For example, to replace a Null [Name] with “Unknown”, the formula is:

IFNULL([Name],"Unknown")

Or to replace a missing [EndDate] with today:

IFNULL([EndDate],TODAY())

Or to replace the blank end date with a static date:

IFNULL([EndDate],#2050-01-01#)

Using IFNULL with numeric fields, it works to replace both aggregated numbers and row-level numbers.

With a row level formula, to replace a Null [Amount] with 0:

IFNULL([Amount],0)

Then to get the total amount:

SUM(IFNULL([Amount],0))

It’s also possible to replace aggregate numbers using IFNULL. For example, if the sum of [Amount] is null, then replace it with the sum of [Sales]:

IFNULL(SUM([Amount]),SUM([Sales]))

Remember, if an aggregate is going into the function, if it’s another field as the replacement, that also has to aggregate. This would error:

IFNULL(SUM([Amount]),[Sales])

If replacing with a static number, there’s no need to aggregate on the way out. For example, this is valid:

IFNULL(SUM([Amount]),0)

IFNULL does works well with numbers, however, if the aim is to replace a Null number with zero, there’s a simpler way: the ZN function.

ZN function in Tableau

The Tableau ZN function only works for numeric fields and changes Null to 0. That’s the only use for ZN: to change Null numbers to zero. It works for both row level and aggregate numbers.

The syntax for row level is:

ZN([Number])

The syntax for aggregate numbers is very similar:

ZN(SUM([Number]))

This function will error if using it with String, Date or Boolean data types – or anything that’s not a number.

ZN is a quicker way of writing:

IFNULL([Number],0).

Once your Null is zero, if a requirement is to format zero as a hyphen, then it’s now possible.

When dealing with numbers, ZN is useful to understand. It’s far simpler than using IFNULL statements or combining IF statements with ISNULL.

Take care when replacing Null aggregate numbers.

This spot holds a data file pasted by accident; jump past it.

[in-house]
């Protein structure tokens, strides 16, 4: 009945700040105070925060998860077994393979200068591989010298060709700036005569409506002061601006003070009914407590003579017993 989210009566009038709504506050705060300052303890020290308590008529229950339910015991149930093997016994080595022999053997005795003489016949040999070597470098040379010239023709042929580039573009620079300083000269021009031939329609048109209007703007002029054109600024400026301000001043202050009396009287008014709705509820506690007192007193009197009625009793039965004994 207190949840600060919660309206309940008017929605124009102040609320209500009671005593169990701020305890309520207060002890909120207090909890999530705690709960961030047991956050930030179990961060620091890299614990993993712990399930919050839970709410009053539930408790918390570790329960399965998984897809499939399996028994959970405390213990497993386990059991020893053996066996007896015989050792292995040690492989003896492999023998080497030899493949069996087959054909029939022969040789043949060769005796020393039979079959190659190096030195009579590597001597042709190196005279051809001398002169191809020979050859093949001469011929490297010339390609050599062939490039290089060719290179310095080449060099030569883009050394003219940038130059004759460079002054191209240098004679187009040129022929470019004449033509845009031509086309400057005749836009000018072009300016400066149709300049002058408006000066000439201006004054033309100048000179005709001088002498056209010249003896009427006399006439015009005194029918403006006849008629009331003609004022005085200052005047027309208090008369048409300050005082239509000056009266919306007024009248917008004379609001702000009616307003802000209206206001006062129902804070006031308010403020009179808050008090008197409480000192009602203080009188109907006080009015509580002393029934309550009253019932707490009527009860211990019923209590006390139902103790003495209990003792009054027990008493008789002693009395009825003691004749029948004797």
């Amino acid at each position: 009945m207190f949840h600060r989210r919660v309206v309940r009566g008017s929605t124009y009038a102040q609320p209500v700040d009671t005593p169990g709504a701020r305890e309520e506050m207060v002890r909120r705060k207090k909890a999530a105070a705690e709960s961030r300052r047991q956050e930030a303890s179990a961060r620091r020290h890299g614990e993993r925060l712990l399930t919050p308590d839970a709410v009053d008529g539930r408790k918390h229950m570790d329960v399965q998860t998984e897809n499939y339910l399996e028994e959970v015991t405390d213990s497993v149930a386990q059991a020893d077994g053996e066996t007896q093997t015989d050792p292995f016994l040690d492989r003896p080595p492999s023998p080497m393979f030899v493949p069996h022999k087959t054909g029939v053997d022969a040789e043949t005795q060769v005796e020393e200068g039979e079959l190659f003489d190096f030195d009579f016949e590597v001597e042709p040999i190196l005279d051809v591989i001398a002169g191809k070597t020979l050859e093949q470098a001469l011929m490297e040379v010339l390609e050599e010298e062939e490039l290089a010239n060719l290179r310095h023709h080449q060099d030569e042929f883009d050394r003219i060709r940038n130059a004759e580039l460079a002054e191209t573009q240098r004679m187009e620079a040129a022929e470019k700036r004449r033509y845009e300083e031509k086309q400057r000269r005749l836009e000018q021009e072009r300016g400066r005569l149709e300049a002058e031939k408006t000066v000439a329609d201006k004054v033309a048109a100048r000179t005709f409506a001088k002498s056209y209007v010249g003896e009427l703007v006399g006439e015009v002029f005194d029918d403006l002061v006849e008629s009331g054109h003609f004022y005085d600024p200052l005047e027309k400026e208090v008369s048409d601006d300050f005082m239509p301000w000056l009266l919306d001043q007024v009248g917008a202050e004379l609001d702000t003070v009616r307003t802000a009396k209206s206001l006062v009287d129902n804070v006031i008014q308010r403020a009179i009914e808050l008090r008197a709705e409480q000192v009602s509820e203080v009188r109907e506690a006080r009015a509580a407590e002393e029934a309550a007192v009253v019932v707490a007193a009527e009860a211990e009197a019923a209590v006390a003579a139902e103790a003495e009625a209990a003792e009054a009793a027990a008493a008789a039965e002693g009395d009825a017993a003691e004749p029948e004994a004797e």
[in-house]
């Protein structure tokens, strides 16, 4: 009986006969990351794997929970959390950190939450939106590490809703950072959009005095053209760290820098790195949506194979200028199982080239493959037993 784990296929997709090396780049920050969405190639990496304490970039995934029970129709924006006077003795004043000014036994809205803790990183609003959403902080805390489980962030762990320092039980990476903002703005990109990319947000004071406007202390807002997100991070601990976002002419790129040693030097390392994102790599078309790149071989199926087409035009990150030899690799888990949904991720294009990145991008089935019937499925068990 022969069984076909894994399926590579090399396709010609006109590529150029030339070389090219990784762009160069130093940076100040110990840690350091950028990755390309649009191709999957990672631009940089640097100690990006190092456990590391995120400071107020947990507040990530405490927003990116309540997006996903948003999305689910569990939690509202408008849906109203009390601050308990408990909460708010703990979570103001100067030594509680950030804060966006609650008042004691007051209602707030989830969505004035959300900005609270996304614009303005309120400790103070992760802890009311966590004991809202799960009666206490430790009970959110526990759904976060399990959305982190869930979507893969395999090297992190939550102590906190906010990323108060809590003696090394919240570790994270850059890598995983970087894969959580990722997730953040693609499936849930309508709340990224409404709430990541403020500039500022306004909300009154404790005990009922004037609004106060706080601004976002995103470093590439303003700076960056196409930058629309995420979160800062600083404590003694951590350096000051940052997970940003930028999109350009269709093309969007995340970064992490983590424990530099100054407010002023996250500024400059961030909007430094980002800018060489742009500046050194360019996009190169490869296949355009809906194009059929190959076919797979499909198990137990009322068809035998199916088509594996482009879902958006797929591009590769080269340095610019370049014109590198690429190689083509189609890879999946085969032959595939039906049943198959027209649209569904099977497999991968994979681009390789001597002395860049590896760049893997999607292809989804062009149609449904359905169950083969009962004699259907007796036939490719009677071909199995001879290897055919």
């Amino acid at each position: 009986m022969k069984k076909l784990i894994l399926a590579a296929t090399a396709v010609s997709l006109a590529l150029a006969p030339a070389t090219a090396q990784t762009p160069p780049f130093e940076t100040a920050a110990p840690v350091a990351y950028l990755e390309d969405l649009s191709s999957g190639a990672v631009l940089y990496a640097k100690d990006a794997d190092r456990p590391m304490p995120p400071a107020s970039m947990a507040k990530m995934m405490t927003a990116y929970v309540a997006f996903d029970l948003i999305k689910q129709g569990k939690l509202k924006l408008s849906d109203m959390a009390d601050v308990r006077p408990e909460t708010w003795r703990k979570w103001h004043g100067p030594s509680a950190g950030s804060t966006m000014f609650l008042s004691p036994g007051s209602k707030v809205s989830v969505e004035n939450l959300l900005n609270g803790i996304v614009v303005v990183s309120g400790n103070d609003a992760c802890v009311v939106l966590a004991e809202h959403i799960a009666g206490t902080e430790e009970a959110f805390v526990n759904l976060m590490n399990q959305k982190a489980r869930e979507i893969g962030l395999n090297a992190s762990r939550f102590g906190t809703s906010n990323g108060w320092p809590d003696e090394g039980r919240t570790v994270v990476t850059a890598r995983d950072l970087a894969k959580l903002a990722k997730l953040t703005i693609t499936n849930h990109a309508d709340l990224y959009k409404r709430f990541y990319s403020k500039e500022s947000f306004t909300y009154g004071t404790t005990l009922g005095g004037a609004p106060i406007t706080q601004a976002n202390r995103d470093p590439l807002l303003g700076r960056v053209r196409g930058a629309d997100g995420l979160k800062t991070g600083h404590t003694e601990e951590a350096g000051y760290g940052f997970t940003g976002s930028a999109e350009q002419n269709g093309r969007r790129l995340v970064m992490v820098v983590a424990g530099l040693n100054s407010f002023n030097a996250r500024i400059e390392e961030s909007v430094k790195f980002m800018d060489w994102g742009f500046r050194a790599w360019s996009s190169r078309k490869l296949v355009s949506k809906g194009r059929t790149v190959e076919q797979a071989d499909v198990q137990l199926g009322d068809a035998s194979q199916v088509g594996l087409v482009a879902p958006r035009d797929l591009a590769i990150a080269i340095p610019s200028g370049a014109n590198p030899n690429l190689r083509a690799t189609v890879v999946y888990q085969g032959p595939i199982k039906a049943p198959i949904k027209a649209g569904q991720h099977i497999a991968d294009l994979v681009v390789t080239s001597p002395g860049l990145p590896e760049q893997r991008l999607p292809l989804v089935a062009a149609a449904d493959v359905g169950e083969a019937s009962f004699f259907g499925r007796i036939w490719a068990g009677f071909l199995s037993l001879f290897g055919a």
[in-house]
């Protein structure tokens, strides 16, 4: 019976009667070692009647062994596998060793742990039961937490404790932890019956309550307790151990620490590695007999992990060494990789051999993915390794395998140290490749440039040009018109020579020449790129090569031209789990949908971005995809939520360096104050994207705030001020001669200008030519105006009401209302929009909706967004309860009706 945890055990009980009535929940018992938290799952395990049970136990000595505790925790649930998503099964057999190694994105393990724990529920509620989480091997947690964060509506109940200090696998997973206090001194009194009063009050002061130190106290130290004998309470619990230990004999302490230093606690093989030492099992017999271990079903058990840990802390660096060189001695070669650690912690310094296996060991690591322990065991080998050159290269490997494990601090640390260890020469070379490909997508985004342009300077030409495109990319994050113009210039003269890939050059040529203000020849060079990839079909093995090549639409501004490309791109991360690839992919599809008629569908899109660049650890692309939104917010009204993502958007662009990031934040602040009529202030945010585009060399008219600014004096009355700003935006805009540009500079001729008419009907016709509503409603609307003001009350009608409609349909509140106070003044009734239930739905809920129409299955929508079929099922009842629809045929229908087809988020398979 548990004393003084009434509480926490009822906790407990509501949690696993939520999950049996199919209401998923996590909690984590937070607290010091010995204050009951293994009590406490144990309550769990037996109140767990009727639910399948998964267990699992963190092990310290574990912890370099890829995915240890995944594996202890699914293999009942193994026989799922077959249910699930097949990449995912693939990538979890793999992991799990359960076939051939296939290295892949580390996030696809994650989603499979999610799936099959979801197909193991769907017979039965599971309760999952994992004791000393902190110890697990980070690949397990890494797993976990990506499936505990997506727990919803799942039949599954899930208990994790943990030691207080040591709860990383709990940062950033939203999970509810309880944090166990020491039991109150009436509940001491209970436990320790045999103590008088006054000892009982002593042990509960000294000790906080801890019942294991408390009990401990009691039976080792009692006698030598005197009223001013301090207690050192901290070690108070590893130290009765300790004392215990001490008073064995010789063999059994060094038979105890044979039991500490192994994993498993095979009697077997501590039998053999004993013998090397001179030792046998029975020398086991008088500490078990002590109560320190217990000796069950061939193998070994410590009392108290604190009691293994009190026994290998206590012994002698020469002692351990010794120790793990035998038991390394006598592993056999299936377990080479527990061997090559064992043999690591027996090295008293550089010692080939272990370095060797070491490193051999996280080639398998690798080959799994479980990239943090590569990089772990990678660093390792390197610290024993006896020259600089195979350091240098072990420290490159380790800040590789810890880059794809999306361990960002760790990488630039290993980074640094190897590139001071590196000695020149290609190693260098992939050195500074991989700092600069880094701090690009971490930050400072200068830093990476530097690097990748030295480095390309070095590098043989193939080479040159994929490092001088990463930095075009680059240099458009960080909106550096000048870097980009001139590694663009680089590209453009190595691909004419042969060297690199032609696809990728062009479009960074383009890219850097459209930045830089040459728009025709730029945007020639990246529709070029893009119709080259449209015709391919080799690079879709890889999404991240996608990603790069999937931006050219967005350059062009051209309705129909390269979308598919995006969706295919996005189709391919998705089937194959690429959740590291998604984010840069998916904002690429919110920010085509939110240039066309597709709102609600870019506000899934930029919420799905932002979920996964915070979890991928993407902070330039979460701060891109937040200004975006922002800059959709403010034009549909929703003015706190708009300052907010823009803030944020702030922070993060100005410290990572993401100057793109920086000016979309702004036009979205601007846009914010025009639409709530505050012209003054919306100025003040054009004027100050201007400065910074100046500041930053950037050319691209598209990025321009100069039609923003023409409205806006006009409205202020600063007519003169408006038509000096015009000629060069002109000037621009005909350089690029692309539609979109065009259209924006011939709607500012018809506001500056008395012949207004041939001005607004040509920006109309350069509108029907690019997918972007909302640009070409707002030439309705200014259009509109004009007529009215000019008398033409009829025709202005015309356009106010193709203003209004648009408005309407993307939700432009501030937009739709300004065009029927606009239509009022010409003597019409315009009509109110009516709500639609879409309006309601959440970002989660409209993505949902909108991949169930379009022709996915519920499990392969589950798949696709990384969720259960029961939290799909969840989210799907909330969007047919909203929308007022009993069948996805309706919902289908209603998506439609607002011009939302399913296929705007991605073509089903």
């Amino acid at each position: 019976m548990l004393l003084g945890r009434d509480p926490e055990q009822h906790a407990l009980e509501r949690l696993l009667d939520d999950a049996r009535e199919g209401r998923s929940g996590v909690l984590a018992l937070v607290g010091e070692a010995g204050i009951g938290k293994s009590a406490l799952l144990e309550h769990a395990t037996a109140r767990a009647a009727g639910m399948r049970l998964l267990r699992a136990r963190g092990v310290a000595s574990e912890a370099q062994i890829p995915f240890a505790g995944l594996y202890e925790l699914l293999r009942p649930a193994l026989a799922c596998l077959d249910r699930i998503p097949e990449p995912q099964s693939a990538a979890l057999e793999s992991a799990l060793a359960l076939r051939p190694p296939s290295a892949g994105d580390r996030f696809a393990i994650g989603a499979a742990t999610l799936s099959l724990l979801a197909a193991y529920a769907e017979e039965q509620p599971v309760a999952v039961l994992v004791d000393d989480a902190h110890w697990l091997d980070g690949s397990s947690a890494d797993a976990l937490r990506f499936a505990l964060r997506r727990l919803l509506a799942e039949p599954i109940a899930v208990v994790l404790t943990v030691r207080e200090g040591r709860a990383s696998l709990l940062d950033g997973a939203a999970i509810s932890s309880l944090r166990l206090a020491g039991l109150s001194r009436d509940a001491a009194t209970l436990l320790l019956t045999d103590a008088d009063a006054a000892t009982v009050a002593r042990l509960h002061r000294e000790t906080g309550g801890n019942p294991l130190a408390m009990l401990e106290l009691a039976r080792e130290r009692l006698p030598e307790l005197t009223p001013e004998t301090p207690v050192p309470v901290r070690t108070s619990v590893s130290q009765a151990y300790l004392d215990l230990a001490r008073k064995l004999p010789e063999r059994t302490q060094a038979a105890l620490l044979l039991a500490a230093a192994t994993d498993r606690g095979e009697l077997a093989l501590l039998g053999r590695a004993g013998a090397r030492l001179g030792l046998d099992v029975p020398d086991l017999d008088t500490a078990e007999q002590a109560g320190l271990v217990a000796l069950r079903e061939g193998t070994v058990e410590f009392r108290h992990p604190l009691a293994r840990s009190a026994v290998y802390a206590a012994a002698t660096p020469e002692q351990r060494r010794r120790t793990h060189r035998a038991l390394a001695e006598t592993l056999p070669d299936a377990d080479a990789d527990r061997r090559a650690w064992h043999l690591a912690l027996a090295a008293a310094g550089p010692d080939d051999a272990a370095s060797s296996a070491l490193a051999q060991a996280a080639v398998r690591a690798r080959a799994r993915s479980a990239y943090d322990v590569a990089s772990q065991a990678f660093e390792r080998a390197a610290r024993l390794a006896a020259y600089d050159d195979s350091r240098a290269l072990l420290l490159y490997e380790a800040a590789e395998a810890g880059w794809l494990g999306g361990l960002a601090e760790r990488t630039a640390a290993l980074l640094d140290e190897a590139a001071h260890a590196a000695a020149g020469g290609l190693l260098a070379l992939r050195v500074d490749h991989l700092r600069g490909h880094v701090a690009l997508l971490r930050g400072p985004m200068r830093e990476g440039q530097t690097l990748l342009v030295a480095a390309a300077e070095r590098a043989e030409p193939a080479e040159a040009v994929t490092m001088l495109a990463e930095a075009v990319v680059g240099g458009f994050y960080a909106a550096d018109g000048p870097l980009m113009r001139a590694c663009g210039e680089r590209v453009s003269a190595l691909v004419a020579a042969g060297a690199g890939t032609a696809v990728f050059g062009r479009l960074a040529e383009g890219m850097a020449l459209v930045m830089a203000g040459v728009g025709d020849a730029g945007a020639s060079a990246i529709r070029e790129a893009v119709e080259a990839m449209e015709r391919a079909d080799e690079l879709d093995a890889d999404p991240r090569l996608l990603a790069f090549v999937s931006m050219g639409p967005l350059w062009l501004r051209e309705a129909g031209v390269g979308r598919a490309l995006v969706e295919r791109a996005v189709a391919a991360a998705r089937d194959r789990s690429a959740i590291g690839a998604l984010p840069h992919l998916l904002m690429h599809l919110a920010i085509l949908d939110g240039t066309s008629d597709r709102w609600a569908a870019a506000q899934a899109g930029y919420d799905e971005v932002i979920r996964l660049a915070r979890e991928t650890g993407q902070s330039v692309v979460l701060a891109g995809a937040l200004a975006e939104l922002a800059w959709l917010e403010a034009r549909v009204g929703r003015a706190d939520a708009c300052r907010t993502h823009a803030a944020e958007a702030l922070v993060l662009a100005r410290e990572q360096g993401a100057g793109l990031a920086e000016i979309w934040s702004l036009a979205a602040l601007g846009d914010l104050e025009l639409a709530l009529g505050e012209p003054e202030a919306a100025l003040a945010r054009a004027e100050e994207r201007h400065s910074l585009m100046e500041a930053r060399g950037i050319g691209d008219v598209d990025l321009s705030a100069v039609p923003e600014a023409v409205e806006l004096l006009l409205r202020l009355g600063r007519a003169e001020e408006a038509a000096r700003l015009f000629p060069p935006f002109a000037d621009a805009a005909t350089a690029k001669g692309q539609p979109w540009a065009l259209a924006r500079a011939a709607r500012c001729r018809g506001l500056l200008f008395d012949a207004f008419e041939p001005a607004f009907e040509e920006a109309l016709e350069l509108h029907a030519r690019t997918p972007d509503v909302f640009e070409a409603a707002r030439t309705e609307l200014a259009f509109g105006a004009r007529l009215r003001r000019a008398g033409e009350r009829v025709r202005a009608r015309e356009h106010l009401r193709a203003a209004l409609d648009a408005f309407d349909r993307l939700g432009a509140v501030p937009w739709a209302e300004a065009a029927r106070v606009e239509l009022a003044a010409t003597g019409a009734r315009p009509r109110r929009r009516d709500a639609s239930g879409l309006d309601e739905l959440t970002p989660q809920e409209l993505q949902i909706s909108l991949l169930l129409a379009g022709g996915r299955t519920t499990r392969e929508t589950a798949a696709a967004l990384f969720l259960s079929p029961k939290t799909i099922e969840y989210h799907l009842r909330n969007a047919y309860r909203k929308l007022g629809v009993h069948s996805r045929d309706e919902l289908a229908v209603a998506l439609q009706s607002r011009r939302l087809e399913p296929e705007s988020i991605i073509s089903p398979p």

When working with numbers, use caution. For example consider the following data set:

IDAmount
110
25
3 
425

The total amount is 40 and there are 4 items, in which case the average can interpret as 40/4=10.

However, the average of that in Tableau is 40/3=13.33. This is because the Null record doesn’t appear in the denominator.

The ZN function can resolve this. Note the position of the ZN function: it wraps the [Amount] field, converting Null amounts to 0, then calculates the average.

The following formula returns 10:

AVG(ZN([Amount]))

But if the ZN is in a different place in the formula, the result can change:

ZN(AVG([Amount]))

Notice the ZN wraps the AVG calculation. This formula returns 13.33.

Do take care of the position of ZN in calculated fields as it can have a big impact on the result.

NULL functions to count Nulls in Tableau

To count Nulls in Tableau, use ISNULL to convert each Null to True and each not null to False.

ISNULL returns either True or False. Converting a boolean to a number using the INT function converts True to 1 and False to 0. Therefore, the formula to count nulls in Tableau is:

SUM(INT(ISNULL([Field])))

Wrapping up the Tableau Null functions

Knowledge of these 3 functions makes manipulating nulls in Tableau very simple. Just pay attention with the aggregated and row-level numbers.